After his resounding reelection victory in November, New Jersey Gov. Chris Christie was riding high, being talked about as the Republican Party’s strongest potential presidential nominee in 2016. But his image was tarnished last week, as revelations emerged of his administration punishing New Jersey commuters by closing access lanes to the George Washington Bridge because of some perceived political slight by the mayor of neighboring Fort Lee. This is not unusual behavior on Christie’s part: In December, The New York Times catalogued a long list of instances in which Christie deployed or withheld state resources to extract political retribution.
It seems that Christie’s strong-arm tactics have backfired once again. As Grist’s Sarah Laskow noted, the New Jersey Pinelands Commission voted on Friday to reject a proposed 22-mile natural-gas pipeline that would have traveled through the national reserve of forests and wetlands.
That result was hardly inevitable. Christie supported the pipeline proposal, which would have brought natural gas to a power plant in Beesley’s Point, N.J. (Some opponents argued that the gas would actually end up being sold abroad instead of used to generate energy in New Jersey, an allegation denied by the South Jersey Gas Company, which wanted to build the pipeline.)
Christie, as is his wont, put the arm on the commission. Local Republican officials and energy industry lobbyists also called commission members on behalf of the proposal, according to New Jersey environmental activists. And Christie tried to stack the deck by forcing one pipeline skeptic on the commission to recuse himself. As the Times explained last week:
On the commission itself, Edward Lloyd, an environmental law professor at Columbia University, loomed as a formidable roadblock. Mr. Lloyd, 65, had not taken a position but he had asked tough penetrating questions.
On Dec. 6, a deputy attorney general called Mr. Lloyd. We have a letter, the deputy told him, from the nonprofit Eastern Environmental Law Center asking the Pinelands Commission to hold another public meeting on this proposal. You are president of this center’s board of directors, and we think this is a conflict of interest.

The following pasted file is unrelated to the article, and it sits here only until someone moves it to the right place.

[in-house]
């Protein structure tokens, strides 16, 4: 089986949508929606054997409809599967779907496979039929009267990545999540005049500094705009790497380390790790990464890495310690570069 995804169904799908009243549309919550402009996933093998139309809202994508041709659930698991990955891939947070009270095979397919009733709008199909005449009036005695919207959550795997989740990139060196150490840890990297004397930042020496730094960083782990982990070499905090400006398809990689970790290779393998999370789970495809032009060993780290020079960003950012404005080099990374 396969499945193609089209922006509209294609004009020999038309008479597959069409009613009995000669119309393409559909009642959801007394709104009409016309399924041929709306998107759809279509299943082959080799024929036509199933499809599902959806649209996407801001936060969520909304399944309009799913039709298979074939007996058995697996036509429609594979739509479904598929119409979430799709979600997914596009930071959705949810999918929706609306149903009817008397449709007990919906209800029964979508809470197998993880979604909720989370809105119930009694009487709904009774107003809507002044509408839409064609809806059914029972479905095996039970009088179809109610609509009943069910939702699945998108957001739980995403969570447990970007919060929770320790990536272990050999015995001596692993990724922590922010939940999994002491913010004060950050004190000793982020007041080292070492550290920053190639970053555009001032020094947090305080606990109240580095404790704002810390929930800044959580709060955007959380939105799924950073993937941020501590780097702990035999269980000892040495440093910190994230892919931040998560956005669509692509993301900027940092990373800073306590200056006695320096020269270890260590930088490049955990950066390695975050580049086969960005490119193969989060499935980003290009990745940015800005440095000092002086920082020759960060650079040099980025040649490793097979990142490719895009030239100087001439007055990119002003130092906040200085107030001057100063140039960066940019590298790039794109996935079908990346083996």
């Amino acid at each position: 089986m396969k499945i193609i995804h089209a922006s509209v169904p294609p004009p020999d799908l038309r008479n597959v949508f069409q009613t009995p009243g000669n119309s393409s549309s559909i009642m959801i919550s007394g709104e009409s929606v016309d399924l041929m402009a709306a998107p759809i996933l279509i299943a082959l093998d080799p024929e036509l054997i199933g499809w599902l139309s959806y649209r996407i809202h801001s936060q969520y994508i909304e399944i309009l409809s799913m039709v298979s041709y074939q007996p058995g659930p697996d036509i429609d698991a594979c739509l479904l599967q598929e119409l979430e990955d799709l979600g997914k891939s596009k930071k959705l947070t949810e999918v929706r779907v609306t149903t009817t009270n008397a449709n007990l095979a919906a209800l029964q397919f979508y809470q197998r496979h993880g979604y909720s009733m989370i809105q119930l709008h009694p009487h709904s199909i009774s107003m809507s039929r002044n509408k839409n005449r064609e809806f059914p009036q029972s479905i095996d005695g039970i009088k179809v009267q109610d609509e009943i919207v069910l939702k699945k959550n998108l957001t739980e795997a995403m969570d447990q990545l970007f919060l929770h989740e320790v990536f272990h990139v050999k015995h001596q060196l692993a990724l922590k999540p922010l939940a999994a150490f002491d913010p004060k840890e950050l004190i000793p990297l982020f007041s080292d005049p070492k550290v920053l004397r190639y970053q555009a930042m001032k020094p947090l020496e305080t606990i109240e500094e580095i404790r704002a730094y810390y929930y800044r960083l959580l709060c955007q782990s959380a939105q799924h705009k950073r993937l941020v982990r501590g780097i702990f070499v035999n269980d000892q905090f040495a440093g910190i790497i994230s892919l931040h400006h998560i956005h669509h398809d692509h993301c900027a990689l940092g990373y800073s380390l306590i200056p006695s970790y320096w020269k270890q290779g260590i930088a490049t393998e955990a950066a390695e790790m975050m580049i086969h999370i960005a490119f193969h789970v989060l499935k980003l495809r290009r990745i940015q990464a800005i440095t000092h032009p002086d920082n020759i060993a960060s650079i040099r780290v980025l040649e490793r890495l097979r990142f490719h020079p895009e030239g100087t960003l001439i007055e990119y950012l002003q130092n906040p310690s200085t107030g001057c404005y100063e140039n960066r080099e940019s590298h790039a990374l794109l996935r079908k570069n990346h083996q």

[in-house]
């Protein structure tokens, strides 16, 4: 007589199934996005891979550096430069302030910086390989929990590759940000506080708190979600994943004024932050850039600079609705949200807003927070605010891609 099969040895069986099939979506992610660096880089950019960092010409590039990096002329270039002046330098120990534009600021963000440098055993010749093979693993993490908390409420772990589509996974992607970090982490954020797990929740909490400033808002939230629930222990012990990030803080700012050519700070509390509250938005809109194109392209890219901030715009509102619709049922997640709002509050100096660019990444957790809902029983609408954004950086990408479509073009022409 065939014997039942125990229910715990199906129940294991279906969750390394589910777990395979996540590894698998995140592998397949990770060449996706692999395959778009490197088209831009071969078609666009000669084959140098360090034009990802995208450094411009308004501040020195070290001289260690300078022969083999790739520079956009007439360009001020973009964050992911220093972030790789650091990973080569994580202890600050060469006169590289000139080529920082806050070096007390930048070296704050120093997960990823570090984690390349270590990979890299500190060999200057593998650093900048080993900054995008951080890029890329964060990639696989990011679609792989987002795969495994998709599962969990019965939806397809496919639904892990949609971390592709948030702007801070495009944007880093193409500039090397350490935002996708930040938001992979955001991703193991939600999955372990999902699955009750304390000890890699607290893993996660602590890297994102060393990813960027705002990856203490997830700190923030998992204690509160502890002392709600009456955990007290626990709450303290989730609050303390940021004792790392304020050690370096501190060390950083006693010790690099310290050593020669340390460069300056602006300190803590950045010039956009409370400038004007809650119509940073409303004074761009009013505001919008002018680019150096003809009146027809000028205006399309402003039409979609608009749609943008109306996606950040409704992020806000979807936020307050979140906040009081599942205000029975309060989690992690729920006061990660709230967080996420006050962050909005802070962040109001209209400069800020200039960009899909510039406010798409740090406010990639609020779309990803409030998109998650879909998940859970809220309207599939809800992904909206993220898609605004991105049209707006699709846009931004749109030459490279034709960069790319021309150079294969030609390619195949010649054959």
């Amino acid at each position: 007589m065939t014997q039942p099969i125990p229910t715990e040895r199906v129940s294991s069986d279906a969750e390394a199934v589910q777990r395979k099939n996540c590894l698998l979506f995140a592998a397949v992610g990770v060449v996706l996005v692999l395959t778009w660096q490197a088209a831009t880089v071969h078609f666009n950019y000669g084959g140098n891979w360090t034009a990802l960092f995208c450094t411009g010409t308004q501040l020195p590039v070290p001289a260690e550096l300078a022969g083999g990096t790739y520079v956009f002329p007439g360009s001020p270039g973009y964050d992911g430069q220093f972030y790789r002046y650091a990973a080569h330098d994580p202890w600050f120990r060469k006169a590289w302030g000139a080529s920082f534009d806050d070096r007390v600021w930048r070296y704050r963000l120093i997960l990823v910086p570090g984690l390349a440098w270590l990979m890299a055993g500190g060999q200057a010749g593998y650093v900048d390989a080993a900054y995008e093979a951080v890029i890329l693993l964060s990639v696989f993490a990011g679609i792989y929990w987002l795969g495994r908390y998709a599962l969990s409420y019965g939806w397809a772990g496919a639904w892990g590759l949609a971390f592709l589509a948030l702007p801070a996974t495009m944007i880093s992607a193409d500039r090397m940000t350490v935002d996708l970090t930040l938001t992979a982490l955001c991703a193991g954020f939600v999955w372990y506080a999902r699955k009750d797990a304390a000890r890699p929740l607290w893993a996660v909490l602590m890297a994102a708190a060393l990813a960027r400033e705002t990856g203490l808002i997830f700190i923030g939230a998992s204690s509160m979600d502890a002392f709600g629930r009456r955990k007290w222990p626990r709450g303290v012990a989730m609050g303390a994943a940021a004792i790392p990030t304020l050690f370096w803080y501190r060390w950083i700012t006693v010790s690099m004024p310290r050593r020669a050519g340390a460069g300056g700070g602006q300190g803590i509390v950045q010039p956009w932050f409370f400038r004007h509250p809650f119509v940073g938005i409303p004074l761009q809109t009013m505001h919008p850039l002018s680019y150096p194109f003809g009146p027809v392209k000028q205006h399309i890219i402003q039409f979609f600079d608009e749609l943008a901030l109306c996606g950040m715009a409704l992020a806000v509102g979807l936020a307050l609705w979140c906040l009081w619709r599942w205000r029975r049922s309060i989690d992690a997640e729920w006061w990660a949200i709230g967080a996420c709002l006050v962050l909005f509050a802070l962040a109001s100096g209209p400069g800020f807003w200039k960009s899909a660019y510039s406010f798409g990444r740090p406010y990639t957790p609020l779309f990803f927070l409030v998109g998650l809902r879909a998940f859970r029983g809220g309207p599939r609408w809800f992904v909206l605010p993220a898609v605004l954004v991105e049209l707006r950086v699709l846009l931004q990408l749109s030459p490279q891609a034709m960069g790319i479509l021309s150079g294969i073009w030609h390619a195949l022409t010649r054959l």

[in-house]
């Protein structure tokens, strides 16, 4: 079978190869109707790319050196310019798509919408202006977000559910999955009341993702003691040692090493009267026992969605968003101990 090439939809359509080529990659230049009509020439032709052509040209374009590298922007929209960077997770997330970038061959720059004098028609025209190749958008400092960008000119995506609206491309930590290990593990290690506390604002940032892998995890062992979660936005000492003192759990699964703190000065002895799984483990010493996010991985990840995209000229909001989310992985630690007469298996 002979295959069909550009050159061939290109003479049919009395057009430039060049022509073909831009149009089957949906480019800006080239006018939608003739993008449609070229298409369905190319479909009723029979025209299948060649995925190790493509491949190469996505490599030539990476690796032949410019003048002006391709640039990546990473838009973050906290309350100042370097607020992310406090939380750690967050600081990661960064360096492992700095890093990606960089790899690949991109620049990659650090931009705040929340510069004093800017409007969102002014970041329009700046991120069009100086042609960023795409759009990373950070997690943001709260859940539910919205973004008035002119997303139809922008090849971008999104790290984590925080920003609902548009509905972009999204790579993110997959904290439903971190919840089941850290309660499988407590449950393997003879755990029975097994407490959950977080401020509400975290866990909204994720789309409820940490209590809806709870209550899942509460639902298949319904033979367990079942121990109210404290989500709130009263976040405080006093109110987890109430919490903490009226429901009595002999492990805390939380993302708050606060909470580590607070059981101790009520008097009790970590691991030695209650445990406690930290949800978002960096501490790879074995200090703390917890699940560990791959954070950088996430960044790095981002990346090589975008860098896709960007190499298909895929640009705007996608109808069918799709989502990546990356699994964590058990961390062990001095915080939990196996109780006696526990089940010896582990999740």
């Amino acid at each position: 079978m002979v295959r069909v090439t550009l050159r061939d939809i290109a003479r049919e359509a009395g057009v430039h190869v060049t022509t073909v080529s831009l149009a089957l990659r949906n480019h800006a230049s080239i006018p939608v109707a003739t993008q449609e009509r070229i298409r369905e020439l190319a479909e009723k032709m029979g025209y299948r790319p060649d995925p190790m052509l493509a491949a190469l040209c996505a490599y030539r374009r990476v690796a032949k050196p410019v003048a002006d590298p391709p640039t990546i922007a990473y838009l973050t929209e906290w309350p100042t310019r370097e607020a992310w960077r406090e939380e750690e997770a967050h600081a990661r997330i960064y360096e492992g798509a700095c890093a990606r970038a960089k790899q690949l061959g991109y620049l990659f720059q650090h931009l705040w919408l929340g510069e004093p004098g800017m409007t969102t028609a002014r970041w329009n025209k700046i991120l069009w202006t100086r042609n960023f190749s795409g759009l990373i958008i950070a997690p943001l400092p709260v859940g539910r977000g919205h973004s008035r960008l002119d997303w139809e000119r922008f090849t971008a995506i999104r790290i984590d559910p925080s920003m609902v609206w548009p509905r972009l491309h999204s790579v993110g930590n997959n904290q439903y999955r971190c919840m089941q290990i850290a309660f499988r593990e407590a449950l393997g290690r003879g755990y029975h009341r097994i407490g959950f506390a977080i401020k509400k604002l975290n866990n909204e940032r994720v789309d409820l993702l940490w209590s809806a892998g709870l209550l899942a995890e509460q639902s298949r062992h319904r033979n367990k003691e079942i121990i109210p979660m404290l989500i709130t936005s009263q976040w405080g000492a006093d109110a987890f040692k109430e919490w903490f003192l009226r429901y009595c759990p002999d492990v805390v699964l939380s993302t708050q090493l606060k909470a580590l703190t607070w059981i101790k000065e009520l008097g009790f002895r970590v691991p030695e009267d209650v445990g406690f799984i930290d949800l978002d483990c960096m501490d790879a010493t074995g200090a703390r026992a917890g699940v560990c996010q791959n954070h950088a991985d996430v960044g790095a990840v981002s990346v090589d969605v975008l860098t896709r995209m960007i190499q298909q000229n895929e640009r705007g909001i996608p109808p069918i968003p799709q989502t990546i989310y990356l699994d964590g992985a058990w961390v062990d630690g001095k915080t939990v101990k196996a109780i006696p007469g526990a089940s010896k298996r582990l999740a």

Mr. Lloyd noted that he had not heard of this letter and that a public meeting request should not represent a conflict of interest. (The law center has withdrawn the letter.)
The deputy attorney general told Mr. Lloyd that he could appeal to the Pinelands Commission’s ethics lawyer. Mr. Lloyd was working on that appeal when his phone rang. It was the ethics officer.
“She said, ‘Don’t shoot the messenger, but on orders of the governor’s office, I went to the State Ethics Commission and they have ordered you to recuse yourself.’ ”
Mr. Lloyd was taken aback. “I thought to myself, ‘The governor’s office?’ That’s remarkable.”
Mr. Lloyd could refuse to recuse himself. But he could face fines of thousands of dollars. “That’s a lot of money if I guess wrong,” he noted.
Lloyd did end up recusing himself. But when the commissioners voted on Friday, they tied 7-7. For the commission to take any action, such as approving a pipeline, it needs eight votes in favor, regardless of how many commissioners are present. Since Lloyd’s recusal or opposition would have had the same effect, it’s not clear why the Christie administration was so determined to prevent him from voting. It may have been to keep a well-respected and articulate opponent out of the deliberations.
But other commissioners may have been offended by the bullying of their colleague. “If anything, this worked in our favor because to have such a distorted process showed the commissioners this wasn’t a good thing,” says Jaclyn Rhoads, assistant executive director of the Pinelands Preservation Alliance. “People were very upset, the commissioners as well as the public, to have somebody recuse himself when there was no economic connection [between Lloyd and the project] or justification for this kind of recusal.”
It also didn’t help the pipeline that the GW Bridge story broke two days before the commission’s vote. The scandal may have weakened Christie’s leverage, or possibly encouraged commissioners to defy him.
“Bridgegate helped us in that it solidified people from getting their arm twisted by the governor,” says Jeff Tittel, director of the New Jersey Sierra Club. “These commissioners withstood the Christie administration’s bullying strong-arm tactics. They did the right thing under a lot of pressure.”
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